Health Benefits of Tea: Beneficial Effects of Tea on Human Health

Health Benefits of Tea: Beneficial Effects of Tea on Human Health

Sumonto Mitra (Indian Institute of Toxicology Research, India) and Shashi Khandelwal (Indian Institute of Toxicology Research, India)
Copyright: © 2017 |Pages: 18
DOI: 10.4018/978-1-5225-0591-4.ch005
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Abstract

Tea is the second most widely consumed beverage throughout the world, after water. “Tea” is referred to the aromatic beverage prepared by incubating cured leaves of the plant Camellia sinensis with hot or boiling water. The origin of tea has remained a mystery and has been associated with legends in the Chinese history. Under experimental conditions in laboratory, tea has been reported to act as an anti-cancer agent in various models of lung, pancreas, liver, breast, fore-stomach, oesophagus, duodenum, colon, and skin cancers induced by chemical carcinogens. Tea also contains a wide range of antioxidants and has been found to possess several others health benefits. This chapter summarizes the history behind its use, various health benefits, and current state of scientific literature and epidemiological evidence of its usefulness.
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Although tea in itself is presented in various forms throughout the world (white, yellow, green, Oolong and black) but there are other variants like “herbal tea” which does not contain any C. sinensis leaves and is usually referred to the various infusions of herbs or fruits. All the variants of tea essentially originate from the same botanical source but differ in the type of processing done to obtain specific flavour and properties.

The tea plant is an endemic evergreen shrub of the continent of Asia (east and southwest regions), which prefers tropical and sub-tropical climatic conditions with abundant rainfall and heights in the range of 2000-6500 feet above sea level. Although the quality of tea is directly related to greater heights at which they are grown, but several other popular tea variants are also grown at lower heights (near sea level). Supposedly it is the cool climate (at greater heights) which restricts growth of the leaves allowing more flavours to get accumulated in them. An undisturbed tea plant can grow up to 30 feet in height, but usually they are pruned to a height to 3-5 feet to favour plucking of their tender leaves (which are then used for further processing). Pruning process also favours the growth of new leaves and this method is systematically used in commercial tea gardens to increase leaf harvesting. These tea bushes, if properly maintained, have a life span of over 100 years. The quality of tea plant gardens can be maintained by vegetative propagation of better quality plants for generations, thus allowing sustained supply of superior tasting tea.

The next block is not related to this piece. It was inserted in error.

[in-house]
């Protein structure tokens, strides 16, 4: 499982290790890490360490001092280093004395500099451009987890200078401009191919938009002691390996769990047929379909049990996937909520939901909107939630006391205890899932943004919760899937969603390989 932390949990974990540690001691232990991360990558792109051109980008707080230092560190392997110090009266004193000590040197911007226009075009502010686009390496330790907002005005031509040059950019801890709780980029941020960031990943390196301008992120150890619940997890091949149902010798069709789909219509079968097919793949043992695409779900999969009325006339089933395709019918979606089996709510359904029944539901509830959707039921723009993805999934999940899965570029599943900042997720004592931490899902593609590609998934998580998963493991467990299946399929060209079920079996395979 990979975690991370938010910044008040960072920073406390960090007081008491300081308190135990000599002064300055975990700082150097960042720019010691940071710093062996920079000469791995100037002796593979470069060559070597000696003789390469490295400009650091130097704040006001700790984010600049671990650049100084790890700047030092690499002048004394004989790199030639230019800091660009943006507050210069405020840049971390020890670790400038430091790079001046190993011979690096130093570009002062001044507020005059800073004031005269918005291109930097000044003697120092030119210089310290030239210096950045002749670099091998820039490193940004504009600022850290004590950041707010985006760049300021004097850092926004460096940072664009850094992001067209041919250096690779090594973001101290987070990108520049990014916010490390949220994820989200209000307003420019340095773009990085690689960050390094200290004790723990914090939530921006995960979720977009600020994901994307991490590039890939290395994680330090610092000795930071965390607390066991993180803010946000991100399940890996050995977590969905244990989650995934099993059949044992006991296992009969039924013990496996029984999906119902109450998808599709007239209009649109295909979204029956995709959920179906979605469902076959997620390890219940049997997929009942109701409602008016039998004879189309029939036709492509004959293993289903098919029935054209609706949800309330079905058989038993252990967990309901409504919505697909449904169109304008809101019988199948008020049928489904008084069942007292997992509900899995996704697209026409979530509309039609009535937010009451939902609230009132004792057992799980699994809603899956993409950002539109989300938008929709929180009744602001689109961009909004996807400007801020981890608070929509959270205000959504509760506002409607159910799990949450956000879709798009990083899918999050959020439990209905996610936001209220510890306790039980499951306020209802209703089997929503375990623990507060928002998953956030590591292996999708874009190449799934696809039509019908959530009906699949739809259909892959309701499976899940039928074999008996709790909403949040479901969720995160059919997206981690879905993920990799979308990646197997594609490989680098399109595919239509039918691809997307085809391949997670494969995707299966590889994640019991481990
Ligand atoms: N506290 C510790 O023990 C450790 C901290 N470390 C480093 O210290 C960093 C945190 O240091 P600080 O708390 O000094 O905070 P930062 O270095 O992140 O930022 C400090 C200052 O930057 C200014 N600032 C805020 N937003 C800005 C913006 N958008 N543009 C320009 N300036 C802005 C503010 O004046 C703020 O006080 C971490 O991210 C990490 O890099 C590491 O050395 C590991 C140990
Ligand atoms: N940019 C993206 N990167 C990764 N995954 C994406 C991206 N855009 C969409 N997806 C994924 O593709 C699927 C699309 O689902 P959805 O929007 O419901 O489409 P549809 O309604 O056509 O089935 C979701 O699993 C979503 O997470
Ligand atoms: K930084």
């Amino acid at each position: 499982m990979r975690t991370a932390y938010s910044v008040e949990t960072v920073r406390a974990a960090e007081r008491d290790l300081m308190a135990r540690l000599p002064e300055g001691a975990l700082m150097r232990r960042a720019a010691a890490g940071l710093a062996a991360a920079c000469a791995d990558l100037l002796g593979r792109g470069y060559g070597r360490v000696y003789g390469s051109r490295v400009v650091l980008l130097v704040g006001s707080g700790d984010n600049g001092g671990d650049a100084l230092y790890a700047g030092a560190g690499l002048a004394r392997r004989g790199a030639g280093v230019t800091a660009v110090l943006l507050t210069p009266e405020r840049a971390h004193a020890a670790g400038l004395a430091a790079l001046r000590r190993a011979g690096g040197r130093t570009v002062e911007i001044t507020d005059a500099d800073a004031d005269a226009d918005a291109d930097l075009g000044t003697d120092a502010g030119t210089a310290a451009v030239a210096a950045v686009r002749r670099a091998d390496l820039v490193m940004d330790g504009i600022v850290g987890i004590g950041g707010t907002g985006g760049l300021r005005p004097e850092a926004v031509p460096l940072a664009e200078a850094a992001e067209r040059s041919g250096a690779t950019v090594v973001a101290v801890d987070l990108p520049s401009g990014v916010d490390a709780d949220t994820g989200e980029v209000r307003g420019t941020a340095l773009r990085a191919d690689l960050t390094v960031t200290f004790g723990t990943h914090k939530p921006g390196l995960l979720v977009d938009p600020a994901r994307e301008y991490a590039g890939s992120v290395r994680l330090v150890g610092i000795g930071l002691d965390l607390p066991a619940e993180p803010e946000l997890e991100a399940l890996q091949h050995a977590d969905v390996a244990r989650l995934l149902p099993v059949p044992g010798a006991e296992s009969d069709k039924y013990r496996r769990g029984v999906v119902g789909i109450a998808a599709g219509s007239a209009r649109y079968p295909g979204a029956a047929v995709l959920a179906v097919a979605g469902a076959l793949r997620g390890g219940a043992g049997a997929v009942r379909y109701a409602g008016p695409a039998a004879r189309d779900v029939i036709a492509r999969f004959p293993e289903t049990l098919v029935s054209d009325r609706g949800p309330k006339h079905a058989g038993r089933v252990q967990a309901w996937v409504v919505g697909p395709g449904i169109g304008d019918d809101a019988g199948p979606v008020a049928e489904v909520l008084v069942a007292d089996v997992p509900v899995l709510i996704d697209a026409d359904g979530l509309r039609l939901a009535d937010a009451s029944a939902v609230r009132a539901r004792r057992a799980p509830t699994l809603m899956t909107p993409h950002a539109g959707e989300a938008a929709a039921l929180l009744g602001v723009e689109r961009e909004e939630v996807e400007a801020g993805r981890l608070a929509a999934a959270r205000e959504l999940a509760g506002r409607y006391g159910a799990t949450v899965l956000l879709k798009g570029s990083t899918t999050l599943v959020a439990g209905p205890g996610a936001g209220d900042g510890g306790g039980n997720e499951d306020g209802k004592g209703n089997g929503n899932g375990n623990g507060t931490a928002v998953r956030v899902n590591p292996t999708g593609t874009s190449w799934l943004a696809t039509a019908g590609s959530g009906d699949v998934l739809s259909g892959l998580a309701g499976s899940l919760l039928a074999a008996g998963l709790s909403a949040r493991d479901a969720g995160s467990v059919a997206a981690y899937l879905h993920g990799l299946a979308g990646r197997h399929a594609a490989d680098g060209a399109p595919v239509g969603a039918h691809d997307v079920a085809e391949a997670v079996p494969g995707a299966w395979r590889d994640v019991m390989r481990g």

Tea is primarily obtained from two variants of the Camellia plant- Camellia sinensis var. sinensis (used for most Chinese, Formosan, Japanese and Darjeeling tea), and C. s. var. assamica, (used in fermented Chinese tea and most Indian teas). The Assam tea type was characterized by large leaves and strong taste, while the Chinese variant is famous for its delicate flavour and smaller leaf size. The process of producing high quality tea starts right from the careful hand plucking of the tea leaves where “two leaves with a bud” is the usual norm. These leaves are then processed further, following different methods, to produce a variety of tea types. A summary of the various methods employed is given below and the final product obtained is depicted in Table 1.

Table 1.
Processes involved in the production of various types of tea
ProcessWiltingBruisingOxidationFixationYellowingShapingDryingCuring Final Product
Plucking of tea leavesPost fermented tea
Green tea
Yellow tea
White tea
Oolong tea
Black tea

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